Behind the Swinging Doors: The Kitchen at Commander's Palace

Contributor
What goes on behind the kitchen doors at Commander’s Palace?
Jane Bruce
Prepping for brunch service in the Commander’s Palace kitchen.

Commander’s Palace has been operating in New Orleans since 1880. In the past, Paul Prudhomme and Emeril Lagasse have graced the kitchen. Chef Tory McPhail curates a menu of classic Creole cuisine. The bright blue Victorian exterior stands out in the Garden District across from a cemetery. The Garden District is known to have been the stomping grounds of Mark Twain and Jefferson Davis. Emile Commander opened the restaurant to entertain the illustrious families of the neighborhood. Inside you’ll find white tablecloths and elegant chandeliers hanging in the dining rooms.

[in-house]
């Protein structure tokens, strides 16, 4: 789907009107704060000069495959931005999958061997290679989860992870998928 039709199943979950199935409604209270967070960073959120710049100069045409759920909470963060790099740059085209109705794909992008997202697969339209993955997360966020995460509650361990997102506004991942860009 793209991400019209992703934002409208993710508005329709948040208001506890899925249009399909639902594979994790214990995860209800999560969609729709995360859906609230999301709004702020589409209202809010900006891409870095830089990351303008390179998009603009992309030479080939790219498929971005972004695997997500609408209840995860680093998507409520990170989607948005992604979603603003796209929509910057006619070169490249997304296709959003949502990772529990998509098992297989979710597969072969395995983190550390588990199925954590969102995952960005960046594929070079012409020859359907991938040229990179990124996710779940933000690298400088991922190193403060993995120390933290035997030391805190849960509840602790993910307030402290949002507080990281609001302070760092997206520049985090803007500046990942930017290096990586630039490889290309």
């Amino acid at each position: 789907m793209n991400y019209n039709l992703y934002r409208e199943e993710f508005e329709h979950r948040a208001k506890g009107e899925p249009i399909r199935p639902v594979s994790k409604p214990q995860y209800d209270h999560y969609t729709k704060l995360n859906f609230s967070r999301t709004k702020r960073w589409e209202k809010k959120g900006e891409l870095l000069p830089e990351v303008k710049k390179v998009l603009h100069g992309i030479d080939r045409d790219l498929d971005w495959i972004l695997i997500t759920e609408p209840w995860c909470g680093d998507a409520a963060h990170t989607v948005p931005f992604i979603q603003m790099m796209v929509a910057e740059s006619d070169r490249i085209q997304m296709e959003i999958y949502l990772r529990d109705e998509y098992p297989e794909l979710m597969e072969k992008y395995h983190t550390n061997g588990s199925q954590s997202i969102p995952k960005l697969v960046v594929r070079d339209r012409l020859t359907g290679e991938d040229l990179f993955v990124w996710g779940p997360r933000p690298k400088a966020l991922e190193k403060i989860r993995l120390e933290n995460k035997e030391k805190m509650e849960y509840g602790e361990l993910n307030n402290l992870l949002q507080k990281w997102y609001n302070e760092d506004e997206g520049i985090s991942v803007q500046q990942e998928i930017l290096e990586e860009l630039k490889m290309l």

We stopped by the Commander’s Palace kitchen on a Saturday at 1:39 p.m., during brunch service. The kitchen is on the left side of the entryway, behind the host, where a jackets-preferred policy is enforced. When you enter the kitchen, through doors that read “yes” and “no,” the smell of butter and eggs is overwhelming. 

To the right is cold prep, but the bulk of the huge space is burners and grills in the center of the kitchen. Plates are in rows at each station, being topped with grits or benedict. There’s one large egg-poaching machine to accommodate every order, and cartons of heavy cream to stay true to the comfort food vibe. Though Chef McPhail wasn’t in the kitchen while we were there, there was still plenty of action to be seen.

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